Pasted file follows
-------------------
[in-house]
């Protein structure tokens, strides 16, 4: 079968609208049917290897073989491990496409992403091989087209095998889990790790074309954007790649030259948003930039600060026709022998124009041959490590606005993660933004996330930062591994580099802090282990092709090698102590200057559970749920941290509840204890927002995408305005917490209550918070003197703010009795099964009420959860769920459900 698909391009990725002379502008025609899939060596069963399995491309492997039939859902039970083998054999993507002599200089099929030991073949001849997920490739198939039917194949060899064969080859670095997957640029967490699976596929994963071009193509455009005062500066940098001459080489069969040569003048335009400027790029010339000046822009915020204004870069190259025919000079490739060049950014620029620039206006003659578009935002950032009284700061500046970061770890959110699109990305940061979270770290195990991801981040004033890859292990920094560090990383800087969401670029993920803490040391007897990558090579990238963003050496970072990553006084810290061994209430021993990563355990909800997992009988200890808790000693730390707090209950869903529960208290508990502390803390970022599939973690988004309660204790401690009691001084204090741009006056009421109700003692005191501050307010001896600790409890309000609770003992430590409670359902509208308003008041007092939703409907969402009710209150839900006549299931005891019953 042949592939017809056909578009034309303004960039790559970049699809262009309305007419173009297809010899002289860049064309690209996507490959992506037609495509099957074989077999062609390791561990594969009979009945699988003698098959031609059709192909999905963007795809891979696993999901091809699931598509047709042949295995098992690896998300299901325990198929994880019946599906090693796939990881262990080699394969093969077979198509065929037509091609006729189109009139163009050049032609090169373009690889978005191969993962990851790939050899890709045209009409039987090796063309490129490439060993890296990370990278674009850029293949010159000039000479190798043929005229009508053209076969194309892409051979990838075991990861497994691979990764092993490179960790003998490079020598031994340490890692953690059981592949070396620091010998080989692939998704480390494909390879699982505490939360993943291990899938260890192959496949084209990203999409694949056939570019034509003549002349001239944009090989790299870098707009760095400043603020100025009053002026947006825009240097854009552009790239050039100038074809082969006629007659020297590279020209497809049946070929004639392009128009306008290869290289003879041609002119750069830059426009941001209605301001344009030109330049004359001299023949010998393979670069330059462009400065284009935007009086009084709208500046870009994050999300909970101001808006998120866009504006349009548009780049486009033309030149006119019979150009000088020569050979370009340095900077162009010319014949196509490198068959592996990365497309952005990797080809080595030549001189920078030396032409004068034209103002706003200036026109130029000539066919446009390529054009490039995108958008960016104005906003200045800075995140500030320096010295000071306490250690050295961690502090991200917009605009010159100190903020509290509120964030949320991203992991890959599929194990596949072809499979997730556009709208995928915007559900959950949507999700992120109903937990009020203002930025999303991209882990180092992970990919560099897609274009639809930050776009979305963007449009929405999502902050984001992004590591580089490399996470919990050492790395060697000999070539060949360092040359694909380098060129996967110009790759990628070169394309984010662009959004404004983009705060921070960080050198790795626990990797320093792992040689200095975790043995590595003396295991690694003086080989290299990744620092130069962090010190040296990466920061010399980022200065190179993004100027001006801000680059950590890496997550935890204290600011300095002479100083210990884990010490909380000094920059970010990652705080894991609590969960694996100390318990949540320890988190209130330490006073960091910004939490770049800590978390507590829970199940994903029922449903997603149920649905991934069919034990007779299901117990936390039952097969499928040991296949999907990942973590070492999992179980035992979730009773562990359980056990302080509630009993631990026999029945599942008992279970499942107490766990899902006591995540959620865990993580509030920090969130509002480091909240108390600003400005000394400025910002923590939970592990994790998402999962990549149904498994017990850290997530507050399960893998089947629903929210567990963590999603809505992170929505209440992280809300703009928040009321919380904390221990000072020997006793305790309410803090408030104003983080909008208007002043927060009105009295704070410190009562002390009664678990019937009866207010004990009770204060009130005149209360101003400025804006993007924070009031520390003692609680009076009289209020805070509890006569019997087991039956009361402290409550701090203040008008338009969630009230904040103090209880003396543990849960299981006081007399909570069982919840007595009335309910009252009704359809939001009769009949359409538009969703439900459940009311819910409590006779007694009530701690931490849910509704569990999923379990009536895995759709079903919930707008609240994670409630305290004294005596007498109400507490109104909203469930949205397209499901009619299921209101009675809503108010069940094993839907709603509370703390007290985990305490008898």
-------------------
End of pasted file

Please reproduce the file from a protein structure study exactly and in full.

[in-house]
């Protein structure tokens, strides 16, 4: 079968609208049917290897073989491990496409992403091989087209095998889990790790074309954007790649030259948003930039600060026709022998124009041959490590606005993660933004996330930062591994580099802090282990092709090698102590200057559970749920941290509840204890927002995408305005917490209550918070003197703010009795099964009420959860769920459900 698909391009990725002379502008025609899939060596069963399995491309492997039939859902039970083998054999993507002599200089099929030991073949001849997920490739198939039917194949060899064969080859670095997957640029967490699976596929994963071009193509455009005062500066940098001459080489069969040569003048335009400027790029010339000046822009915020204004870069190259025919000079490739060049950014620029620039206006003659578009935002950032009284700061500046970061770890959110699109990305940061979270770290195990991801981040004033890859292990920094560090990383800087969401670029993920803490040391007897990558090579990238963003050496970072990553006084810290061994209430021993990563355990909800997992009988200890808790000693730390707090209950869903529960208290508990502390803390970022599939973690988004309660204790401690009691001084204090741009006056009421109700003692005191501050307010001896600790409890309000609770003992430590409670359902509208308003008041007092939703409907969402009710209150839900006549299931005891019953 042949592939017809056909578009034309303004960039790559970049699809262009309305007419173009297809010899002289860049064309690209996507490959992506037609495509099957074989077999062609390791561990594969009979009945699988003698098959031609059709192909999905963007795809891979696993999901091809699931598509047709042949295995098992690896998300299901325990198929994880019946599906090693796939990881262990080699394969093969077979198509065929037509091609006729189109009139163009050049032609090169373009690889978005191969993962990851790939050899890709045209009409039987090796063309490129490439060993890296990370990278674009850029293949010159000039000479190798043929005229009508053209076969194309892409051979990838075991990861497994691979990764092993490179960790003998490079020598031994340490890692953690059981592949070396620091010998080989692939998704480390494909390879699982505490939360993943291990899938260890192959496949084209990203999409694949056939570019034509003549002349001239944009090989790299870098707009760095400043603020100025009053002026947006825009240097854009552009790239050039100038074809082969006629007659020297590279020209497809049946070929004639392009128009306008290869290289003879041609002119750069830059426009941001209605301001344009030109330049004359001299023949010998393979670069330059462009400065284009935007009086009084709208500046870009994050999300909970101001808006998120866009504006349009548009780049486009033309030149006119019979150009000088020569050979370009340095900077162009010319014949196509490198068959592996990365497309952005990797080809080595030549001189920078030396032409004068034209103002706003200036026109130029000539066919446009390529054009490039995108958008960016104005906003200045800075995140500030320096010295000071306490250690050295961690502090991200917009605009010159100190903020509290509120964030949320991203992991890959599929194990596949072809499979997730556009709208995928915007559900959950949507999700992120109903937990009020203002930025999303991209882990180092992970990919560099897609274009639809930050776009979305963007449009929405999502902050984001992004590591580089490399996470919990050492790395060697000999070539060949360092040359694909380098060129996967110009790759990628070169394309984010662009959004404004983009705060921070960080050198790795626990990797320093792992040689200095975790043995590595003396295991690694003086080989290299990744620092130069962090010190040296990466920061010399980022200065190179993004100027001006801000680059950590890496997550935890204290600011300095002479100083210990884990010490909380000094920059970010990652705080894991609590969960694996100390318990949540320890988190209130330490006073960091910004939490770049800590978390507590829970199940994903029922449903997603149920649905991934069919034990007779299901117990936390039952097969499928040991296949999907990942973590070492999992179980035992979730009773562990359980056990302080509630009993631990026999029945599942008992279970499942107490766990899902006591995540959620865990993580509030920090969130509002480091909240108390600003400005000394400025910002923590939970592990994790998402999962990549149904498994017990850290997530507050399960893998089947629903929210567990963590999603809505992170929505209440992280809300703009928040009321919380904390221990000072020997006793305790309410803090408030104003983080909008208007002043927060009105009295704070410190009562002390009664678990019937009866207010004990009770204060009130005149209360101003400025804006993007924070009031520390003692609680009076009289209020805070509890006569019997087991039956009361402290409550701090203040008008338009969630009230904040103090209880003396543990849960299981006081007399909570069982919840007595009335309910009252009704359809939001009769009949359409538009969703439900459940009311819910409590006779007694009530701690931490849910509704569990999923379990009536895995759709079903919930707008609240994670409630305290004294005596007498109400507490109104909203469930949205397209499901009619299921209101009675809503108010069940094993839907709603509370703390007290985990305490008898």